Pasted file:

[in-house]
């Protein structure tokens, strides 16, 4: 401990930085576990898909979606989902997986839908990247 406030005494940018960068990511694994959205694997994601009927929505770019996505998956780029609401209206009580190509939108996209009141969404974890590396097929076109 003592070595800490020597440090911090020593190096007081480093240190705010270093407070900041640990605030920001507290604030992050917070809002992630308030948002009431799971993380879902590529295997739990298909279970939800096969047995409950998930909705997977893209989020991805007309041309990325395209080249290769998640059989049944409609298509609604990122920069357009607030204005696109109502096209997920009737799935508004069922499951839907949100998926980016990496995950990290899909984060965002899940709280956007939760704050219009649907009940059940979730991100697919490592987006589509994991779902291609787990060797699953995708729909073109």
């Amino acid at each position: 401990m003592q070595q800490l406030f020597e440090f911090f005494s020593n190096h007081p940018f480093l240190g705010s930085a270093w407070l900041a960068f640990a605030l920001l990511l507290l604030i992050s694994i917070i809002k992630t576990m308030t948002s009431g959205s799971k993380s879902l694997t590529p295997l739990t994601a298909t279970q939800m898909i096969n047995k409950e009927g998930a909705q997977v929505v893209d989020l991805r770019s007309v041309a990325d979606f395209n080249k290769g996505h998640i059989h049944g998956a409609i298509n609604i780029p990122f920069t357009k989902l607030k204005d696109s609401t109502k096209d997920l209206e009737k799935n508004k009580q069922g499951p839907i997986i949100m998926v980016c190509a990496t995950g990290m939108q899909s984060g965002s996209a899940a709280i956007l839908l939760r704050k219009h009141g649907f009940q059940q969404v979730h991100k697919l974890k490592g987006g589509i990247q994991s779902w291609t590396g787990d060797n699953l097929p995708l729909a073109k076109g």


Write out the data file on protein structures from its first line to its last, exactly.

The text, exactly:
[in-house]
């Protein structure tokens, strides 16, 4: 401990930085576990898909979606989902997986839908990247 406030005494940018960068990511694994959205694997994601009927929505770019996505998956780029609401209206009580190509939108996209009141969404974890590396097929076109 003592070595800490020597440090911090020593190096007081480093240190705010270093407070900041640990605030920001507290604030992050917070809002992630308030948002009431799971993380879902590529295997739990298909279970939800096969047995409950998930909705997977893209989020991805007309041309990325395209080249290769998640059989049944409609298509609604990122920069357009607030204005696109109502096209997920009737799935508004069922499951839907949100998926980016990496995950990290899909984060965002899940709280956007939760704050219009649907009940059940979730991100697919490592987006589509994991779902291609787990060797699953995708729909073109």
């Amino acid at each position: 401990m003592q070595q800490l406030f020597e440090f911090f005494s020593n190096h007081p940018f480093l240190g705010s930085a270093w407070l900041a960068f640990a605030l920001l990511l507290l604030i992050s694994i917070i809002k992630t576990m308030t948002s009431g959205s799971k993380s879902l694997t590529p295997l739990t994601a298909t279970q939800m898909i096969n047995k409950e009927g998930a909705q997977v929505v893209d989020l991805r770019s007309v041309a990325d979606f395209n080249k290769g996505h998640i059989h049944g998956a409609i298509n609604i780029p990122f920069t357009k989902l607030k204005d696109s609401t109502k096209d997920l209206e009737k799935n508004k009580q069922g499951p839907i997986i949100m998926v980016c190509a990496t995950g990290m939108q899909s984060g965002s996209a899940a709280i956007l839908l939760r704050k219009h009141g649907f009940q059940q969404v979730h991100k697919l974890k490592g987006g589509i990247q994991s779902w291609t590396g787990d060797n699953l097929p995708l729909a073109k076109g």